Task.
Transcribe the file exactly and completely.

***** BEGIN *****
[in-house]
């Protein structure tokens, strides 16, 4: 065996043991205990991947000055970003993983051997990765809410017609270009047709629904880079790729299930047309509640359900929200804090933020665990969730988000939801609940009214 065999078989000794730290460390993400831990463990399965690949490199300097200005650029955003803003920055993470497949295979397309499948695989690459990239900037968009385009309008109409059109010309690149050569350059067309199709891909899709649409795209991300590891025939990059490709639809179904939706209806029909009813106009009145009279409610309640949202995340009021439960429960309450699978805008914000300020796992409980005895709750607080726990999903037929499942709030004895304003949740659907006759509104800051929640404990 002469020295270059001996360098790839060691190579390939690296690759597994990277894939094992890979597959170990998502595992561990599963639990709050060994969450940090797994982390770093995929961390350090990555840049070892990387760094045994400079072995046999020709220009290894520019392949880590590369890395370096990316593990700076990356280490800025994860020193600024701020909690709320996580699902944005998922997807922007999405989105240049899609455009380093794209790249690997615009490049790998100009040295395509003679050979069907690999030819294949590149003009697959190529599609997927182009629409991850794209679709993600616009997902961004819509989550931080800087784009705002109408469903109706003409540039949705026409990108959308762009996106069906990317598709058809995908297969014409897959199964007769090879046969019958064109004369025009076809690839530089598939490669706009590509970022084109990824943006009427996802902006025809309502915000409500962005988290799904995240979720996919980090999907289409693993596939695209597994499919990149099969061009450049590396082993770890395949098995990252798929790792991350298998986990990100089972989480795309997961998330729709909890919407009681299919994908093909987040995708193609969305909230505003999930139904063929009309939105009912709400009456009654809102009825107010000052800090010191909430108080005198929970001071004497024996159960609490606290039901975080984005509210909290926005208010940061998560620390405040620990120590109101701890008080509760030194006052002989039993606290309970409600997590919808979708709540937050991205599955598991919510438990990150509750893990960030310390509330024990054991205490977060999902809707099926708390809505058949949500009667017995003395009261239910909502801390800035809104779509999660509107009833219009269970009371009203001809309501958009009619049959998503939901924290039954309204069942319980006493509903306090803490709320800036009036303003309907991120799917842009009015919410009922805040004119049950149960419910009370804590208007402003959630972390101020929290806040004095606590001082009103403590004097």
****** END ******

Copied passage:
[in-house]
């Protein structure tokens, strides 16, 4: 065996043991205990991947000055970003993983051997990765809410017609270009047709629904880079790729299930047309509640359900929200804090933020665990969730988000939801609940009214 065999078989000794730290460390993400831990463990399965690949490199300097200005650029955003803003920055993470497949295979397309499948695989690459990239900037968009385009309008109409059109010309690149050569350059067309199709891909899709649409795209991300590891025939990059490709639809179904939706209806029909009813106009009145009279409610309640949202995340009021439960429960309450699978805008914000300020796992409980005895709750607080726990999903037929499942709030004895304003949740659907006759509104800051929640404990 002469020295270059001996360098790839060691190579390939690296690759597994990277894939094992890979597959170990998502595992561990599963639990709050060994969450940090797994982390770093995929961390350090990555840049070892990387760094045994400079072995046999020709220009290894520019392949880590590369890395370096990316593990700076990356280490800025994860020193600024701020909690709320996580699902944005998922997807922007999405989105240049899609455009380093794209790249690997615009490049790998100009040295395509003679050979069907690999030819294949590149003009697959190529599609997927182009629409991850794209679709993600616009997902961004819509989550931080800087784009705002109408469903109706003409540039949705026409990108959308762009996106069906990317598709058809995908297969014409897959199964007769090879046969019958064109004369025009076809690839530089598939490669706009590509970022084109990824943006009427996802902006025809309502915000409500962005988290799904995240979720996919980090999907289409693993596939695209597994499919990149099969061009450049590396082993770890395949098995990252798929790792991350298998986990990100089972989480795309997961998330729709909890919407009681299919994908093909987040995708193609969305909230505003999930139904063929009309939105009912709400009456009654809102009825107010000052800090010191909430108080005198929970001071004497024996159960609490606290039901975080984005509210909290926005208010940061998560620390405040620990120590109101701890008080509760030194006052002989039993606290309970409600997590919808979708709540937050991205599955598991919510438990990150509750893990960030310390509330024990054991205490977060999902809707099926708390809505058949949500009667017995003395009261239910909502801390800035809104779509999660509107009833219009269970009371009203001809309501958009009619049959998503939901924290039954309204069942319980006493509903306090803490709320800036009036303003309907991120799917842009009015919410009922805040004119049950149960419910009370804590208007402003959630972390101020929290806040004095606590001082009103403590004097």